The Department of Agriculture (DA) came under fire from a farmers group after the agency backtracked from a plan to impose safeguard duties on rice imports.
DA Secretary William Dar last week said the agency has terminated the preliminary safeguard investigation for the imposition of safeguard duties and decided to “actively discuss it with the economic development managers on October 24.”
Dar declined to provide the findings of the study that the investigation has initially arrived at.
Raul Montemayor, national manager of the Federation of Free Farmers (FFF) in a statement said given the urgency of the problem, the DA should have consulted the economic managers on the matter early on.
FFF expressed doubts the economic managers will look favorably on the imposition of safeguard measures on rice imports since they were the primary proponents of rice liberalization.
“(The economic managers) have frowned upon any government intervention in the rice market. They have repeatedly alluded to the suffering of farmers as mere birth pains and have argued that the benefit of the law to the consumers far outweighs the losses of farmers…,” Montemayor said.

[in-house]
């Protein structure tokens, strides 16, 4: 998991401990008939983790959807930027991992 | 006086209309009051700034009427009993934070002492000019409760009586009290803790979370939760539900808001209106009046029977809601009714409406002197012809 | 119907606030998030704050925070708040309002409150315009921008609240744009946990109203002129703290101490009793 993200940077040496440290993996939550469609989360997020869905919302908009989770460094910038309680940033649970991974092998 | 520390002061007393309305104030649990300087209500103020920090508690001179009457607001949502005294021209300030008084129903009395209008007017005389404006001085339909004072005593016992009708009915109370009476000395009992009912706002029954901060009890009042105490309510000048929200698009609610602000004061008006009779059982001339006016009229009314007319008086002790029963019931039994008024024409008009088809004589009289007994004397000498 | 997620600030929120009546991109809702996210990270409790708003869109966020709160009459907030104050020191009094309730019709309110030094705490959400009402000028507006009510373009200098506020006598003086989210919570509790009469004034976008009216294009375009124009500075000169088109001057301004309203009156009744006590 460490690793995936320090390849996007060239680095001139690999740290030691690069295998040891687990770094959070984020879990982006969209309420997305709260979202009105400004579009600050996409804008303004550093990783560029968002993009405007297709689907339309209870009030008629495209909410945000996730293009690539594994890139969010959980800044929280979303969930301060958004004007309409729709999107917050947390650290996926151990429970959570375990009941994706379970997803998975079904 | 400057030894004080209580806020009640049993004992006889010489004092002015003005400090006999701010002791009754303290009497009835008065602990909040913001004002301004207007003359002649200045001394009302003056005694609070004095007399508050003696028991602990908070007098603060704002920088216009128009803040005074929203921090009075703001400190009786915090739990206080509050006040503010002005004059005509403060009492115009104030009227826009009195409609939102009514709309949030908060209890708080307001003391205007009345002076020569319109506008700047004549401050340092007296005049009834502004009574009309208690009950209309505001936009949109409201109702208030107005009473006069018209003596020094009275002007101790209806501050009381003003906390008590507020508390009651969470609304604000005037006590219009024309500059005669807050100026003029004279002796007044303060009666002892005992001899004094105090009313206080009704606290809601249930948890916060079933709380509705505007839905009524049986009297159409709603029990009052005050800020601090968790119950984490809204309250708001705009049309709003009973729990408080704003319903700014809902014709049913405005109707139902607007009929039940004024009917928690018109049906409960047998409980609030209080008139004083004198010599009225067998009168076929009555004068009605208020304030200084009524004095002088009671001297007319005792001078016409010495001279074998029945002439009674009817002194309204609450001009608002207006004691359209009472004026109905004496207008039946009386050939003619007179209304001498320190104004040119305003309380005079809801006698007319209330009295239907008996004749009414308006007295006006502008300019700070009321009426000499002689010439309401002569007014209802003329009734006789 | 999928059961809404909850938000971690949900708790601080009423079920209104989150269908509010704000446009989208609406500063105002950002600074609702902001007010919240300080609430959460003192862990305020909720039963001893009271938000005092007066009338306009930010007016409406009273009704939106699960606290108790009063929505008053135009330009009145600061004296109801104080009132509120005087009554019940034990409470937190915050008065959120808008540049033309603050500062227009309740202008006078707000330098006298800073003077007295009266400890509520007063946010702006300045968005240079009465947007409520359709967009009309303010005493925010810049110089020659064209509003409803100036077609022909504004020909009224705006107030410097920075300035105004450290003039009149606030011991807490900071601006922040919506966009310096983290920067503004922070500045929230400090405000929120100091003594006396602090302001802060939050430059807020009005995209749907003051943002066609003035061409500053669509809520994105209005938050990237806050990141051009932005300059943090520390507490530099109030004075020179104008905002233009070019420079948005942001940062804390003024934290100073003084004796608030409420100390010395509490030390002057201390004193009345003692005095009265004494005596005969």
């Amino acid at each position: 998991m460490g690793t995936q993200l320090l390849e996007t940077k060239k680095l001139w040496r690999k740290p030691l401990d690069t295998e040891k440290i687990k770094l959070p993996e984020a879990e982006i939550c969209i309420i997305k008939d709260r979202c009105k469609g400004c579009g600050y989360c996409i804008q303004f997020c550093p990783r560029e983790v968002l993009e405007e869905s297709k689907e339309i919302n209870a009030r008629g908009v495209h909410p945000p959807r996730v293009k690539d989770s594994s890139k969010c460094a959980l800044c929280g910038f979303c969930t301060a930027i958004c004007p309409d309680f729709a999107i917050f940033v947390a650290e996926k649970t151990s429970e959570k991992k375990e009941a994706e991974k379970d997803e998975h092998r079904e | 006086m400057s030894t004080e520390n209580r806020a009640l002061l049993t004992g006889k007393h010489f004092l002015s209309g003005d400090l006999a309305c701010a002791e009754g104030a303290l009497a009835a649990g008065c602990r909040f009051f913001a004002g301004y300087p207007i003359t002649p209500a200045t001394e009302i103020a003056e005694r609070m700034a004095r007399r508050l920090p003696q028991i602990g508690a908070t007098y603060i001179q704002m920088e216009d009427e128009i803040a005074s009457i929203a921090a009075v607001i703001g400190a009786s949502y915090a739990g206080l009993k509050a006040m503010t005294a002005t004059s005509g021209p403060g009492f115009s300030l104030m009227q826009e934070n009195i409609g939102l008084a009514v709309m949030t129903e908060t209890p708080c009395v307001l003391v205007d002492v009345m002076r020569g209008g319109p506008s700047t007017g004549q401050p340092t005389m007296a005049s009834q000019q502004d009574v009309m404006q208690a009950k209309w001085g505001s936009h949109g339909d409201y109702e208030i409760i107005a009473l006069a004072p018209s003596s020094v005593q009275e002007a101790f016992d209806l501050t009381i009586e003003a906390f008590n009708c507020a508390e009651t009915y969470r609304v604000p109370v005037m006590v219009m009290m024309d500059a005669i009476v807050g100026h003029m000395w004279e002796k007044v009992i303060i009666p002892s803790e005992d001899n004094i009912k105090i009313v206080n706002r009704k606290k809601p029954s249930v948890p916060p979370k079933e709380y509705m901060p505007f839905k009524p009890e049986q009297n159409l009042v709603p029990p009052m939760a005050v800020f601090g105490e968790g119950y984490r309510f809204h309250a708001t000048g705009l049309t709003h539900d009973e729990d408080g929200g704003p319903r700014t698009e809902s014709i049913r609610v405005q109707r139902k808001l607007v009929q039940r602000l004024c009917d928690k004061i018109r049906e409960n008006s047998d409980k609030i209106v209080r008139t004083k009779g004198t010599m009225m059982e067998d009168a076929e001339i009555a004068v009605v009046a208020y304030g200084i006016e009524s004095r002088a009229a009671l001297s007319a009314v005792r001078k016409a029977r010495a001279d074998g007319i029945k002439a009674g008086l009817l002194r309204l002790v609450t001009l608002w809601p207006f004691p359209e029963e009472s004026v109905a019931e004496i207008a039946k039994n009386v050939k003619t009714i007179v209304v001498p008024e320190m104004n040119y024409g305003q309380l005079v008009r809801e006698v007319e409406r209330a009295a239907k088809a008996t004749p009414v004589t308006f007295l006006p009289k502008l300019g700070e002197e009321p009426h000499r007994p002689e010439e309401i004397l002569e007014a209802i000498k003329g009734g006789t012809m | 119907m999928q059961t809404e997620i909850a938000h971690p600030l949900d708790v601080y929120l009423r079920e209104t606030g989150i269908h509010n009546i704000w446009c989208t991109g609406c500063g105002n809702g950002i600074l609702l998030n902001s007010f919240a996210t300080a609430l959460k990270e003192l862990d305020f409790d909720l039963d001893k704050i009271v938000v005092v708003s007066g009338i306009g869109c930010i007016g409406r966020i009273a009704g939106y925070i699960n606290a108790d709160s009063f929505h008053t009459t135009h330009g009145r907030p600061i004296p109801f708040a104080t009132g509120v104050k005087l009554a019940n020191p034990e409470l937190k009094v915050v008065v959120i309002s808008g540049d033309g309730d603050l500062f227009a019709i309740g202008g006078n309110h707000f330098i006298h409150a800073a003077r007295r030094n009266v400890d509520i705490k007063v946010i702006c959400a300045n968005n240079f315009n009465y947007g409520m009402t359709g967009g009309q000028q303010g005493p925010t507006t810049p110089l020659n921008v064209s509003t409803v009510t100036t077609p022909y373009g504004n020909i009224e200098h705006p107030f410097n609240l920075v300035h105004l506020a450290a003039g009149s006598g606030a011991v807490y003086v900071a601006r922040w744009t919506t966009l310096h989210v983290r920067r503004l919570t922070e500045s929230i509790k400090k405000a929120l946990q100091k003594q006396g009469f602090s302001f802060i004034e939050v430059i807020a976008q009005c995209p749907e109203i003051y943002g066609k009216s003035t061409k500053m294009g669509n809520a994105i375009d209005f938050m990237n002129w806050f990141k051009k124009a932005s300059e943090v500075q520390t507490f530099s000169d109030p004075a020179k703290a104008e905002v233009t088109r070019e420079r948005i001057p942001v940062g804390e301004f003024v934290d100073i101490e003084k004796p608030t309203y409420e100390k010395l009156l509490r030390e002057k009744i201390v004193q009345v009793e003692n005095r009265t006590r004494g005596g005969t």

He added: “there seems to be no sense of urgency and no appreciation of the serious difficulties that rice farmers are facing at present because of the surge of cheap rice imports.”
Montemayor added the rules on general safeguard duties were designed by the World Trade Organization precisely to allow governments to quickly and effectively address market emergencies brought about by trade liberalization.
“Delaying a decision defeats the purpose of the law, and may make the harm on farmers irreparable,” Montemayor said.
FFF said President Duterte cannot ban imports as the imposition of quantitative restrictions is not allowed by the Rice Liberalization Law.
But Montemayor said the Safeguard Measures Act can provide a legal avenue to set high duties during the harvest season to discourage further imports during the period.
FFF also said that the imposition of safeguard duties will not result in higher prices of rice for consumers if the Department of Trade and Industry can discipline traders and retailers as there is already enough inventory in the country of cheap imported rice to last us up to next year.
“Prices of imported rice should not go up because nobody will import at the high tariff plus you have the main harvests coming into the market this October to December,” Montemayor said.
The Philippine Chamber of Agriculture & Food Inc. earlier pushed for the imposition of at least 70 percent tariff on rice from the current 35 percent made through the safeguards provision.